Obama administration finally admits that health insurance premiums are going up under Obamacare
Some people purchasing new insurance policies for themselves this fall could see premiums rise because of requirements in the health-care law, Health and Human Services Secretary Kathleen Sebelius told reporters Tuesday.
Ms. Sebelius’s remarks come weeks before insurers are expected to begin releasing rates for plans that start on Jan. 1, 2014, when key provisions of the health law kick in. Premiums have been a sensitive subject for the Obama administration, which is counting on elements in the health law designed to increase competition among insurers to keep rates in check. The administration has pointed to subsidies that will be available for many lower-income Americans to help them with the cost of coverage. . . .
As The Wall Street Journal reported last week, some insurers have already begun signaling they could dramatically increase prices for people buying policies in the individual market to compensate for restrictions on how they treat consumers, as well as new fees and requirements that they provide bigger benefits packages.
The Society of Actuaries, a nonpartisan professional association, has issued a new report warning that the cost of medical claims in the new individual-insurance market could rise by an average of 32% per person over the first few years the law is in place, as more people with higher medical needs get coverage, and that the impact will be very different depending on the state. Medical bills are another key factor in determining premiums. . . .I am not sure that the following glitch is that important because the grant is less than the cost of insurance and the penalty from not having insurance. From Reuters:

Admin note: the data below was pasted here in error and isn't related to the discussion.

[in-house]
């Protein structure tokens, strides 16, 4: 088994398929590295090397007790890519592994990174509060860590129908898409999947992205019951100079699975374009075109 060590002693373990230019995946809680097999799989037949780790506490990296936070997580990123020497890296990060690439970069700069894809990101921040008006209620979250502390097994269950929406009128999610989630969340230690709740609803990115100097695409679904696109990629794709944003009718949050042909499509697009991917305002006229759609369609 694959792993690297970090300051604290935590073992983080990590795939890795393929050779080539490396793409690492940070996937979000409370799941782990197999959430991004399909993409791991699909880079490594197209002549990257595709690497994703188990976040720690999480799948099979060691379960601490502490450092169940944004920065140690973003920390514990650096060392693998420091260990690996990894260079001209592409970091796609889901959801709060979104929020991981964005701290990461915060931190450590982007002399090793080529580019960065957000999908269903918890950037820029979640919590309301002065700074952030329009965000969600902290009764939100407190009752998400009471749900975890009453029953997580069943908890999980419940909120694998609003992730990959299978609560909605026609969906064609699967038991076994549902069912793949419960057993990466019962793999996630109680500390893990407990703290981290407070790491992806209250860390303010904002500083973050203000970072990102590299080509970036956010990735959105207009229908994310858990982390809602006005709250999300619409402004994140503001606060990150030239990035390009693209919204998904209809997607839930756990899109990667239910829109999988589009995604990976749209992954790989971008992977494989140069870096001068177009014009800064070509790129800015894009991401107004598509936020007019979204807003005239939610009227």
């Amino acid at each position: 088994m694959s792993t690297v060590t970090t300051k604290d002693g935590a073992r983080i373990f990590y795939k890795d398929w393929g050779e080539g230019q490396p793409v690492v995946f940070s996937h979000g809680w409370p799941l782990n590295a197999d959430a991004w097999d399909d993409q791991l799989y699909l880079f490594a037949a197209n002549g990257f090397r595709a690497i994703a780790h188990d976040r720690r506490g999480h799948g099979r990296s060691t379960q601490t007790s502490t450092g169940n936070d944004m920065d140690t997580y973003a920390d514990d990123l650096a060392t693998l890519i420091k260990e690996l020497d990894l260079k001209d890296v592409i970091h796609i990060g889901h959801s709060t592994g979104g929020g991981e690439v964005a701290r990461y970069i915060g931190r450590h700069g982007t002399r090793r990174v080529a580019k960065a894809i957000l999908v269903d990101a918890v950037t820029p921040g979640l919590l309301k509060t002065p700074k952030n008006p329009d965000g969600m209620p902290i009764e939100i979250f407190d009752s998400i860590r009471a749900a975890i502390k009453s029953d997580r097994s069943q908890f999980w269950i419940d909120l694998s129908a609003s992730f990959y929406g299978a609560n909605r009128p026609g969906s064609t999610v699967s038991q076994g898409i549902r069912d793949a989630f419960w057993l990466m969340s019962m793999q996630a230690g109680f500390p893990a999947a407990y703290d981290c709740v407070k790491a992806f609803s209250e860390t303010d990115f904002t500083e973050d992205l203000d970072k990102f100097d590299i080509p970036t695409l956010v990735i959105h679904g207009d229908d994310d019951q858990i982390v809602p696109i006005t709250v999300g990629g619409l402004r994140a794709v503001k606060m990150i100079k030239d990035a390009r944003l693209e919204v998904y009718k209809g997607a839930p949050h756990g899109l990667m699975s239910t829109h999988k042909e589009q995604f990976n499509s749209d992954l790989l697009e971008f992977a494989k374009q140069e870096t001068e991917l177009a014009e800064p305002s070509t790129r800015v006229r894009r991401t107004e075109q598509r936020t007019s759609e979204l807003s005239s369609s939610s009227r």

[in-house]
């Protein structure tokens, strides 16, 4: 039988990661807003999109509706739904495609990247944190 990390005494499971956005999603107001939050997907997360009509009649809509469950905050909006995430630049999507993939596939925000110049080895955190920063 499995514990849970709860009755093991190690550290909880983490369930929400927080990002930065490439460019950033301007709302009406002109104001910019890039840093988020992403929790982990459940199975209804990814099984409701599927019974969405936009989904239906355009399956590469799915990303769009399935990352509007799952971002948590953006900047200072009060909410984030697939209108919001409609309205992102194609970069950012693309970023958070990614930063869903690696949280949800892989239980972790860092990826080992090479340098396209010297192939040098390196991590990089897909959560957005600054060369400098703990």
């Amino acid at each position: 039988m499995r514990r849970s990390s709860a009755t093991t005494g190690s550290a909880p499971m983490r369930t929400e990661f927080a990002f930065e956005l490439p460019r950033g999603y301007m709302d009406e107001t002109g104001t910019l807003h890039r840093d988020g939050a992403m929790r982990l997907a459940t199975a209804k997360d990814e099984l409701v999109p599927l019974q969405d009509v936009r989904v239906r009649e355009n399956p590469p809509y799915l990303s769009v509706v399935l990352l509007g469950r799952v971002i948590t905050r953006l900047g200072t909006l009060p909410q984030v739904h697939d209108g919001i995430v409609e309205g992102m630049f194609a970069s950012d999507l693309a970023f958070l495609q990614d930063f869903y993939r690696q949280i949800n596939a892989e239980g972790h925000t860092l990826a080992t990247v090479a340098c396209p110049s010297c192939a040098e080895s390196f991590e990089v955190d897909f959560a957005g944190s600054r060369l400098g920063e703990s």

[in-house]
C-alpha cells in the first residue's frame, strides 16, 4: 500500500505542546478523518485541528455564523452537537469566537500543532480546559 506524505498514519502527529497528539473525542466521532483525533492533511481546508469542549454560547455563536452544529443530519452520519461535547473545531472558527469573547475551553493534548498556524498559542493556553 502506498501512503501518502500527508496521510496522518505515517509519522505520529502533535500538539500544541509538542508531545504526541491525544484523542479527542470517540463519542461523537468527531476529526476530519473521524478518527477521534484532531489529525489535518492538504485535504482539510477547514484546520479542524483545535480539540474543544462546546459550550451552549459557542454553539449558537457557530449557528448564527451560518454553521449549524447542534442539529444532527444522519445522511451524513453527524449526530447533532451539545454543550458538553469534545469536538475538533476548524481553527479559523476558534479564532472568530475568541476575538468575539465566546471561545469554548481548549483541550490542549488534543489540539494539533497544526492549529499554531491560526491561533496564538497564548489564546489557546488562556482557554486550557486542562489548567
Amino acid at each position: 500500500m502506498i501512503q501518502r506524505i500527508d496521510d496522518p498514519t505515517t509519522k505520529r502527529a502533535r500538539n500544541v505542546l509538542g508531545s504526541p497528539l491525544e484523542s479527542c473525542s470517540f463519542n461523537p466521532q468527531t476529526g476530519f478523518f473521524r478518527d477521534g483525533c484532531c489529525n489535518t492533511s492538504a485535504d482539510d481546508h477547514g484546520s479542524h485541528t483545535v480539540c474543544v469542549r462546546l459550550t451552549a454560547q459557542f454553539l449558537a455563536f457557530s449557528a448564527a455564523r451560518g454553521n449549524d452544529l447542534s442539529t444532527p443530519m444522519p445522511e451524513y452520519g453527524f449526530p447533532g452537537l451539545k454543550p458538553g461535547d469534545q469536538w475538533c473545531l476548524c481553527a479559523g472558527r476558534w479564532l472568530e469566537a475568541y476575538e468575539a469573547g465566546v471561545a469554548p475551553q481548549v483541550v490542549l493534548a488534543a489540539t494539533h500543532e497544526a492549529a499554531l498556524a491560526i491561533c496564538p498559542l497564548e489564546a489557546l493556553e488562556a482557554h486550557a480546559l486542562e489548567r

. . . Millions of Americans will be priced out of health insurance under President Barack Obama’s healthcare overhaul because of a glitch in the law that adversely affects people with modest incomes who cannot afford family coverage offered by their employers, a leading healthcare advocacy group said on Tuesday.
Tax credits are a key component of the law and the White House has said the credits, averaging about $4,000 apiece, will help about 18 million individuals and families pay for health insurance once the Affordable Care Act takes full effect, beginning in January 2014.
The tax credits are geared toward low and middle-income Americans who do not have access to affordable health insurance coverage through an employer. The law specifies that employer-sponsored insurance is affordable so long as a worker’s share of the premium does not exceed 9.5 percent of the worker’s household income.
In its rule making, or final interpretation of the law, the IRS said affordability should be based strictly on individual coverage costs, however. That means that, even if family coverage through an employer-based plan far exceeds the 9.5 percent cutoff, workers would not be eligible for the tax credits to help buy insurance for children or non-working dependents. . . .